Abstract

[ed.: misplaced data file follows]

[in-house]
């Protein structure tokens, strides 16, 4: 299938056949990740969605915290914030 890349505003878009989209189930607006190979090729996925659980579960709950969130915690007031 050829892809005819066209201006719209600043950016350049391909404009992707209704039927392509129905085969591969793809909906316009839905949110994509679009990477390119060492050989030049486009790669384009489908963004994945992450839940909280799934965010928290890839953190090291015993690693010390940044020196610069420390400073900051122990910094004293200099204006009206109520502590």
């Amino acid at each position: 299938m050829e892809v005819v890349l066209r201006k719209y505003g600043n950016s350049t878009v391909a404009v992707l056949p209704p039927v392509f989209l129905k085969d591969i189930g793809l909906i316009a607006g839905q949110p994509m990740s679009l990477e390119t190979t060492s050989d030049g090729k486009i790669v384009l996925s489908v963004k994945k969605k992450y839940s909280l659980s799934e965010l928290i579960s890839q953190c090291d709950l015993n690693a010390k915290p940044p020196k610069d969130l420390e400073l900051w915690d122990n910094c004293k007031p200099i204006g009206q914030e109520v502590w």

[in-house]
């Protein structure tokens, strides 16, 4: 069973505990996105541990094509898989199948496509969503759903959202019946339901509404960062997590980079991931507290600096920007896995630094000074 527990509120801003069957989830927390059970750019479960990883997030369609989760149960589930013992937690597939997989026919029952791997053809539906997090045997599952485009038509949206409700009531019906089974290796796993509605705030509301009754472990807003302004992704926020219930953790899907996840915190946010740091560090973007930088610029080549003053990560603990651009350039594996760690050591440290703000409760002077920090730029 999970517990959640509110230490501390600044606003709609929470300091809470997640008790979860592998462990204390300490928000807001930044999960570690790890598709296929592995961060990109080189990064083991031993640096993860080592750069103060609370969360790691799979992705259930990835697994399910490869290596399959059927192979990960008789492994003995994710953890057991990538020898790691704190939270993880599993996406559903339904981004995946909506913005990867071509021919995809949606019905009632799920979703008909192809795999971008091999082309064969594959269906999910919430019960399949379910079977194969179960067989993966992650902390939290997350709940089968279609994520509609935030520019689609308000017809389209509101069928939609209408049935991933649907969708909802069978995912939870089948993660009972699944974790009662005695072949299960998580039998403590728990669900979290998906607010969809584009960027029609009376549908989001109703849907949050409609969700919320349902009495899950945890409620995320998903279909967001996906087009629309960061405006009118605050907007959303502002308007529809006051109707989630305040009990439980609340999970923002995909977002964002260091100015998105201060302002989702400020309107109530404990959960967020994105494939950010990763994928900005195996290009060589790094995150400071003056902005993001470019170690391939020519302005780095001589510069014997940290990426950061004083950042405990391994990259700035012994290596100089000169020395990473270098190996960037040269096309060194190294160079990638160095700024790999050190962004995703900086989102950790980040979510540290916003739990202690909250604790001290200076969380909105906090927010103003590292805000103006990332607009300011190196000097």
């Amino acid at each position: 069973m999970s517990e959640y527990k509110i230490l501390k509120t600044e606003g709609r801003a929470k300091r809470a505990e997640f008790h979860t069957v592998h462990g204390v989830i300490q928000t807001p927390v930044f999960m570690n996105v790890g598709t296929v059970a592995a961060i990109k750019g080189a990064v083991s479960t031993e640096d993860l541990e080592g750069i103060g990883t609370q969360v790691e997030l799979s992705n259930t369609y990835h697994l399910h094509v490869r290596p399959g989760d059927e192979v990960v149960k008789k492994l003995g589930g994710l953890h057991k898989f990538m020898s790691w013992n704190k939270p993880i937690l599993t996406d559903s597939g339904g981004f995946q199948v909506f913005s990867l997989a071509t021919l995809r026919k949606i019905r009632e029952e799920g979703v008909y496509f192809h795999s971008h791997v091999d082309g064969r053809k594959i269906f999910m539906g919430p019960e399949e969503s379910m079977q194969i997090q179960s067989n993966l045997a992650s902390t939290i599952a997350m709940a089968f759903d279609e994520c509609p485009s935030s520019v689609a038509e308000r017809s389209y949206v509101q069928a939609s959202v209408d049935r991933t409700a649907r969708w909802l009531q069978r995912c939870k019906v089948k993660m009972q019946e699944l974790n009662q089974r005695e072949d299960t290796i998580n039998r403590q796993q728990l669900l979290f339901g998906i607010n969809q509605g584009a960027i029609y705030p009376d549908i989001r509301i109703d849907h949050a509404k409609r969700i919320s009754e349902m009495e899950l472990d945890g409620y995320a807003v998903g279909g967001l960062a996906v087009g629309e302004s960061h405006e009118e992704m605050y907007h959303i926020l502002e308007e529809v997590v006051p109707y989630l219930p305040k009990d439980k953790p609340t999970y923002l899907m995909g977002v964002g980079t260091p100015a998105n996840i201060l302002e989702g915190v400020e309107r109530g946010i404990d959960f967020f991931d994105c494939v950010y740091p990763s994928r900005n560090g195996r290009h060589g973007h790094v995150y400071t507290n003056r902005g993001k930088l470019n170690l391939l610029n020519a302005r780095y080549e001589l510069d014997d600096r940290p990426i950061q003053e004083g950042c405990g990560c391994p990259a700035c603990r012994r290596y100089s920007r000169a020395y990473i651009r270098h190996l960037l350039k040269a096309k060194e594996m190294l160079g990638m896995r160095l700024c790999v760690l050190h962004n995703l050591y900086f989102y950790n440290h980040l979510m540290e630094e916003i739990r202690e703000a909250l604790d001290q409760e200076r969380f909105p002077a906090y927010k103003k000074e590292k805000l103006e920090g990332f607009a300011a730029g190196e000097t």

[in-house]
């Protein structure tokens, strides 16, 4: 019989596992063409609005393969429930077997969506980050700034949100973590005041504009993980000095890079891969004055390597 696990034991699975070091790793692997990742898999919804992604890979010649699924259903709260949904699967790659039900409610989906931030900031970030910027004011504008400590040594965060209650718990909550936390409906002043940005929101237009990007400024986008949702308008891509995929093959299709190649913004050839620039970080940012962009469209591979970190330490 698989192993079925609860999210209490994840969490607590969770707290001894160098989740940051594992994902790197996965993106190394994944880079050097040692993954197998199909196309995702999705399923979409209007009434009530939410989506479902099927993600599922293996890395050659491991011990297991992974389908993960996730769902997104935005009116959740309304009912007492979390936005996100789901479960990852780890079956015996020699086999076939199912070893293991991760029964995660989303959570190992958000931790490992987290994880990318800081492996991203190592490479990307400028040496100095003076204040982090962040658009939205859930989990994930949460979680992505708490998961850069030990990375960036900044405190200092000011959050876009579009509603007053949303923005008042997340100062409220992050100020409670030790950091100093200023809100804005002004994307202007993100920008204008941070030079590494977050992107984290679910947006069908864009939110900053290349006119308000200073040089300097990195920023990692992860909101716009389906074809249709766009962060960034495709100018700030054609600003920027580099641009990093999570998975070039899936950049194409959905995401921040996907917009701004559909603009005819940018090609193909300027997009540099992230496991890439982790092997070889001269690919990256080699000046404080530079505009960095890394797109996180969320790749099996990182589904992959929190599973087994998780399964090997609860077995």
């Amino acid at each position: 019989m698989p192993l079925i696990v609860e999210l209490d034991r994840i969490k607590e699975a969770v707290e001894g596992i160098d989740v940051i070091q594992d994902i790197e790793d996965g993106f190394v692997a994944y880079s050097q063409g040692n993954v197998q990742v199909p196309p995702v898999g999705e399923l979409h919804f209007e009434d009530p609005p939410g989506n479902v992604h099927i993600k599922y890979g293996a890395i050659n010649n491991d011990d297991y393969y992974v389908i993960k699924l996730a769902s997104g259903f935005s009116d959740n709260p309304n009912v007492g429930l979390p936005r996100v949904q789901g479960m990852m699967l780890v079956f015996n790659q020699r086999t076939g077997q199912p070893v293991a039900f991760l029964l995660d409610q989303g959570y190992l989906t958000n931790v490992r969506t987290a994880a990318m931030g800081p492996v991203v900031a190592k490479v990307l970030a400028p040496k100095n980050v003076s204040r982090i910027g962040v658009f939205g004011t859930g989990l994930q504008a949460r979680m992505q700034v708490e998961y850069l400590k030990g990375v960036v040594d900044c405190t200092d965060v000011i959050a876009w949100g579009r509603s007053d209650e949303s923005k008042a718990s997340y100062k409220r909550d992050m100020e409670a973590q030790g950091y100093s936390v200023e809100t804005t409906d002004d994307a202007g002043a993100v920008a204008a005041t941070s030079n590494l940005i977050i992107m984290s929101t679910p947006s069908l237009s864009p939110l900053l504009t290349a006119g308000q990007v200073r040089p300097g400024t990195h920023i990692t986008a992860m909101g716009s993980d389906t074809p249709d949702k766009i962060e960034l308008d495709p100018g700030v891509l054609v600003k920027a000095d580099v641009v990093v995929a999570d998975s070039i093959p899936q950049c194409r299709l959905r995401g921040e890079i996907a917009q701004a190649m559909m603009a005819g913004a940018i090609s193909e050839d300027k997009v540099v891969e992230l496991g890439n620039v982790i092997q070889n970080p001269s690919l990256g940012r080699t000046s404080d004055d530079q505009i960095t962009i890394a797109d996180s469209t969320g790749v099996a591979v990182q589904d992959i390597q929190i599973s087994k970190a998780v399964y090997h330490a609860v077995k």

Pb isotopic data from K-feldspars in Middle Triassic (Anisian) sandstones in the Wessex Basin, onshore SW UK, and the East Irish Sea Basin, some 350 km to the north, show that the same grain populations are present. This indicates that the drainage system (the ‘Budleighensis’ river) feeding these basins originated from the same source/s, most probably the remnant Variscan uplands to the south. Fluvial and aeolian sandstones have the same provenance, suggesting that if water- and wind-driven sands were originally derived from different sources, this has been obscured through reworking prior to final deposition. Significant recycling of feldspar from arkosic sandstones in earlier sedimentary basins can be ruled out. The provenance data agree with previous depositional models, indicating transport distances in excess of 400 km, with a drainage pattern that linked separate basins. This supports the idea that the regional fluvial system was driven by topography and episodic flooding events of sufficient magnitude to overcome evaporation and infiltration over hundreds of kilometres. Importantly, this drainage system appears to have been isolated and independent from those operating contemporaneously to the NW of the Irish and Scottish massifs, where the remnant Variscan uplands apparently exerted no influence on drainage or sand supply.

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